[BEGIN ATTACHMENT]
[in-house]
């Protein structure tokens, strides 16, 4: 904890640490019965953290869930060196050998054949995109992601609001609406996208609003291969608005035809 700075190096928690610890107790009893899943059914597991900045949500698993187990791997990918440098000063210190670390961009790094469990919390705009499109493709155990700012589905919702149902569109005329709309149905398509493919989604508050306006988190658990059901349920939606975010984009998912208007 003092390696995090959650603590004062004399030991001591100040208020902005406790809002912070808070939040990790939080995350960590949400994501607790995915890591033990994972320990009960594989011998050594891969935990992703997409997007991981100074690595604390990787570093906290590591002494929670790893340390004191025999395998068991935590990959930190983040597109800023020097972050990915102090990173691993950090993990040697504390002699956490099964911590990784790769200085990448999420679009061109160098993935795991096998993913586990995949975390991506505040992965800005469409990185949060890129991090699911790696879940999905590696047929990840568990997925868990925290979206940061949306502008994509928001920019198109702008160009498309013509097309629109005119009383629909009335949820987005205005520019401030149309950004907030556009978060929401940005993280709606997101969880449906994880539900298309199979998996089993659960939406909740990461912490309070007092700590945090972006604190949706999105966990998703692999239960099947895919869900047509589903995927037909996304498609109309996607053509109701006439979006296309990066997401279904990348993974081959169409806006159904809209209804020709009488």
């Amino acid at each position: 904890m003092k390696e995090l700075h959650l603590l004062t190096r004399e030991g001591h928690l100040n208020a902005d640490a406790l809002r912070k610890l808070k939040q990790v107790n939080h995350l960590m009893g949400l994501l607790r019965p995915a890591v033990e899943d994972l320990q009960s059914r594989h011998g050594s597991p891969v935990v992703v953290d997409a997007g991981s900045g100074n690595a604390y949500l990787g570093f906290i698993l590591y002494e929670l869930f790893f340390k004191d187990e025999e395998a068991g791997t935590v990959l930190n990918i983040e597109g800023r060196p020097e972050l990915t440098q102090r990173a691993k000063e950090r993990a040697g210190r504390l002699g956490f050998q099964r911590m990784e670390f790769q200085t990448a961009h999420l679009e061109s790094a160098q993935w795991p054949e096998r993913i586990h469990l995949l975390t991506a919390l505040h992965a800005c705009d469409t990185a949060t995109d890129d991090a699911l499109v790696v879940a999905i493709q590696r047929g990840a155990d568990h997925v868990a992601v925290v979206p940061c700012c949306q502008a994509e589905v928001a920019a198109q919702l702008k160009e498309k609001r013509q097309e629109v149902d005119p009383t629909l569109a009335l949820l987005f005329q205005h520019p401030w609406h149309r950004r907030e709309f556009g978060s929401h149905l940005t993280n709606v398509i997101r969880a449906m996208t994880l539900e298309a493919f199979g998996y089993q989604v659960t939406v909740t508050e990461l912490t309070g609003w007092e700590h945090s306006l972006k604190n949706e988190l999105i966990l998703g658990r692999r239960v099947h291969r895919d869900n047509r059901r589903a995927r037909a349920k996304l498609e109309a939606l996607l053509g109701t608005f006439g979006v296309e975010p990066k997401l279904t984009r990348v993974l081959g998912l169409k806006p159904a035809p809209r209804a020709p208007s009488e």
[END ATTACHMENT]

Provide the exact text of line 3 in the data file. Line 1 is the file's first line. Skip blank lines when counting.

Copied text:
């Amino acid at each position: 904890m003092k390696e995090l700075h959650l603590l004062t190096r004399e030991g001591h928690l100040n208020a902005d640490a406790l809002r912070k610890l808070k939040q990790v107790n939080h995350l960590m009893g949400l994501l607790r019965p995915a890591v033990e899943d994972l320990q009960s059914r594989h011998g050594s597991p891969v935990v992703v953290d997409a997007g991981s900045g100074n690595a604390y949500l990787g570093f906290i698993l590591y002494e929670l869930f790893f340390k004191d187990e025999e395998a068991g791997t935590v990959l930190n990918i983040e597109g800023r060196p020097e972050l990915t440098q102090r990173a691993k000063e950090r993990a040697g210190r504390l002699g956490f050998q099964r911590m990784e670390f790769q200085t990448a961009h999420l679009e061109s790094a160098q993935w795991p054949e096998r993913i586990h469990l995949l975390t991506a919390l505040h992965a800005c705009d469409t990185a949060t995109d890129d991090a699911l499109v790696v879940a999905i493709q590696r047929g990840a155990d568990h997925v868990a992601v925290v979206p940061c700012c949306q502008a994509e589905v928001a920019a198109q919702l702008k160009e498309k609001r013509q097309e629109v149902d005119p009383t629909l569109a009335l949820l987005f005329q205005h520019p401030w609406h149309r950004r907030e709309f556009g978060s929401h149905l940005t993280n709606v398509i997101r969880a449906m996208t994880l539900e298309a493919f199979g998996y089993q989604v659960t939406v909740t508050e990461l912490t309070g609003w007092e700590h945090s306006l972006k604190n949706e988190l999105i966990l998703g658990r692999r239960v099947h291969r895919d869900n047509r059901r589903a995927r037909a349920k996304l498609e109309a939606l996607l053509g109701t608005f006439g979006v296309e975010p990066k997401l279904t984009r990348v993974l081959g998912l169409k806006p159904a035809p809209r209804a020709p208007s009488e």